Fighting Climate Change will not be a Walk in the Park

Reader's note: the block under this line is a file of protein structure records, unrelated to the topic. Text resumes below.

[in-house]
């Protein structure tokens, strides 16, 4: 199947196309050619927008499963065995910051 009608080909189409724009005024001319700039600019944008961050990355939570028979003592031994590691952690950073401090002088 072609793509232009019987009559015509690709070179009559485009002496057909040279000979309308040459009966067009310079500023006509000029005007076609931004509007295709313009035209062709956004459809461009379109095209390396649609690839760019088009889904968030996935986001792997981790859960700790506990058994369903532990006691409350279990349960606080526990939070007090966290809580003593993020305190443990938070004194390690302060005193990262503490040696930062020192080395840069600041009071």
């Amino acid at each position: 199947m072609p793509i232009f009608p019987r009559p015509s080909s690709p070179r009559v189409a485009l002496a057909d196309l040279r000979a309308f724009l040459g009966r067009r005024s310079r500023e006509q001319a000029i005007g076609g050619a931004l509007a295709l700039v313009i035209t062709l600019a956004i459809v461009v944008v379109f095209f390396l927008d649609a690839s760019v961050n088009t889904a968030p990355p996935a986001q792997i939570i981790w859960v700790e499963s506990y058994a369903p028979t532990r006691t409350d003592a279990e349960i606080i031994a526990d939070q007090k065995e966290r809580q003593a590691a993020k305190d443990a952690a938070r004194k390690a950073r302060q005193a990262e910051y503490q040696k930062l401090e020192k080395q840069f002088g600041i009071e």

It is obviously difficult to assess the cost of human migration that climate change will cause. Experts are more comfortable when it comes to assessing the resulting costs for buildings and businesses. That said, it is already widely accepted that in many parts of the world climate change will have a huge economic cost. And this implies considerable investments to try to control the most expected effects of this upheaval in the climate: droughts, floods, agricultural losses, rising sea levels due to melting ice and of course massive migrations of people. According to the International Energy Agency (IEA) the cost of getting global warming under control will hit 20 trillion (US$) by 2030. Many governments and the most important insurance companies know these figures and share the same concern. And it should be noted that this already exorbitant cost could be revised upward if we are not able to keep temperature increases at maximum 2°C by 2100. However, we must not be defeatist and claim that it is already too late to act. On the contrary it is essential that governments, companies and individuals make massive investments in green technologies and low-carbon renewable energy sources. Another essential point will be to set up an insurance system capable of dealing with all these natural disasters and their consequences on the human habitat. These natural disasters have already cost insurance companies US$ 50 billion in the first half of 2023 (Re. Stone B.G.). But it must also be remembered that the forest fires in Greece and in Canada had catastrophic consequences on the fauna and flora. The multiplication of disasters due to climate change is already a reality. We must therefore act now and immediately with colossal means to meet this major challenge. What is obvious today is that it is impossible to stand idly by when our planet is collapsing.